Super Simple Games: Holiday Edition

Super Simple Games: Holiday Edition

December 1, 2020 0 By Ryan Sanders

The holiday season is upon us, which usually means lots of gatherings, but in this time of COVID, it means staying home and maybe seeing only a handful of people you are quarantining with. So make the most of your time together, gather around the table and play some games this holiday season.  Below is a list of 10 super simple games that you can introduce to any “non-gamers” in your life. To make the list, games had to first and foremost be simple in both teaching and understanding (simpler than Sushi Go in most cases). Second, the game had to at the very least, play with 2-5 players.  We hope you have happy holidays and find a game that will bring you and your family some cheer.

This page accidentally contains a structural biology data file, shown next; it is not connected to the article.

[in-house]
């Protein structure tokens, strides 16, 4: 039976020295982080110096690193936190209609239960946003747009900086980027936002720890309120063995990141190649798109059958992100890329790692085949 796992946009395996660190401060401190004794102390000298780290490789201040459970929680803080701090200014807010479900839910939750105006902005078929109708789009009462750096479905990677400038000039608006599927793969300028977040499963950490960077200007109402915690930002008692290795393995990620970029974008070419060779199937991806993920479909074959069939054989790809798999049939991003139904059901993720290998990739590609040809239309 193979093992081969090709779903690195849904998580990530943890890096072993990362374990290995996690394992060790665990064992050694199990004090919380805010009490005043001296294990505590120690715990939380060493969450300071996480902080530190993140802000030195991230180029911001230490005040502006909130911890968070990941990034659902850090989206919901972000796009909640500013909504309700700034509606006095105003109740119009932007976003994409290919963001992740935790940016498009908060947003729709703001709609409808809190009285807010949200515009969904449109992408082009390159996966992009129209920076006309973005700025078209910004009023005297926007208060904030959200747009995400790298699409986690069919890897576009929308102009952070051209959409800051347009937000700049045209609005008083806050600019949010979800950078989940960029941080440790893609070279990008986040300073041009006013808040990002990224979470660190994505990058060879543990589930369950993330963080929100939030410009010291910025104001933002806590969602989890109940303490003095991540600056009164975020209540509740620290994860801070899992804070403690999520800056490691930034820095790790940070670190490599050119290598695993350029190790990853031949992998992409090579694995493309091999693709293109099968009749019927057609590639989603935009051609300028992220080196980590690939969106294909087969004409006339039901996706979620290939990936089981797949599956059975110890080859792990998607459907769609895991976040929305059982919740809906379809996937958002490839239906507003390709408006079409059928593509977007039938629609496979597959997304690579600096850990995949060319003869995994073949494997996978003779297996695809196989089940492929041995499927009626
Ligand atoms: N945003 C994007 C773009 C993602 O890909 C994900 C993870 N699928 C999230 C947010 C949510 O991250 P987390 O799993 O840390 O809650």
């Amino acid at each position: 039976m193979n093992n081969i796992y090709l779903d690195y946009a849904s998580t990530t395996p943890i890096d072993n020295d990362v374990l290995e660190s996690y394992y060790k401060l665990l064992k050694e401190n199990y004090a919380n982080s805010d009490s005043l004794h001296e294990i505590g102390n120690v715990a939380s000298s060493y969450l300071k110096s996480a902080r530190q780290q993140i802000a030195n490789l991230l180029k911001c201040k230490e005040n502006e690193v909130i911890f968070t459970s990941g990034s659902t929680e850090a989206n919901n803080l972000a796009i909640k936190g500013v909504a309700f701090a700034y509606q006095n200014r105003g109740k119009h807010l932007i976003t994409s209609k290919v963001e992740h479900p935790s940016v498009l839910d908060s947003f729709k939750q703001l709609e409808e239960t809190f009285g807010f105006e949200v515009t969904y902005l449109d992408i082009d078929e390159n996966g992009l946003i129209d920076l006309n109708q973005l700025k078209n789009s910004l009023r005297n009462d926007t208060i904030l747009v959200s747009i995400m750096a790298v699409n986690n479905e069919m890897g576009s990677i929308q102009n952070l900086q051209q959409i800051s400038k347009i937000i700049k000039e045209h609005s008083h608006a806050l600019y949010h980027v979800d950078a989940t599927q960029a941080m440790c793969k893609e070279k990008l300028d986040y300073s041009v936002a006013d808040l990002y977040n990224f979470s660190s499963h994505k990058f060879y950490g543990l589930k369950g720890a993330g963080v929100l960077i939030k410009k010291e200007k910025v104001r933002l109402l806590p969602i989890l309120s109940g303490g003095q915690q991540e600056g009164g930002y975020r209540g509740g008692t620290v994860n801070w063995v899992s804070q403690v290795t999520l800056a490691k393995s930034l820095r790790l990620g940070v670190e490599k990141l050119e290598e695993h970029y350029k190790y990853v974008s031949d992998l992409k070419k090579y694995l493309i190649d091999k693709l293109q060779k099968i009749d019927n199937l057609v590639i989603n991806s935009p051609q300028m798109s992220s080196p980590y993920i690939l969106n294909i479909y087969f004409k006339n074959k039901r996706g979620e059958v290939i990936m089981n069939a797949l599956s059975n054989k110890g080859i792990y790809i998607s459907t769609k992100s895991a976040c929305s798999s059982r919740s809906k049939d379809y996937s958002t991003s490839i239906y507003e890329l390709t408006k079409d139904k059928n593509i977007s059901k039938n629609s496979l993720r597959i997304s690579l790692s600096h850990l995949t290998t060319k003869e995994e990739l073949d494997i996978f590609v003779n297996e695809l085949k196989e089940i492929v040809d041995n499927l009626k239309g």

5211 (2-5 players) – This is a card game players will have 5 cards in their hand. Everyone will be playing cards at the same time – in each round, there are three turns, first players will play  2 cards, then 1 card, and then finally 1 more card (hence 5-2-1-1). Once all cards are out in the open, players see what color is a majority (but if too many cards are played of a majority, it busts and you find a new majority). Whoever has those color cards in front of them puts them in their own personal scoring pile. The game is played until there are no more cards in the draw deck – then players will go through their score pile, adding up the numbers on the cards, the winner is the person with the highest total points. From Next Move Games.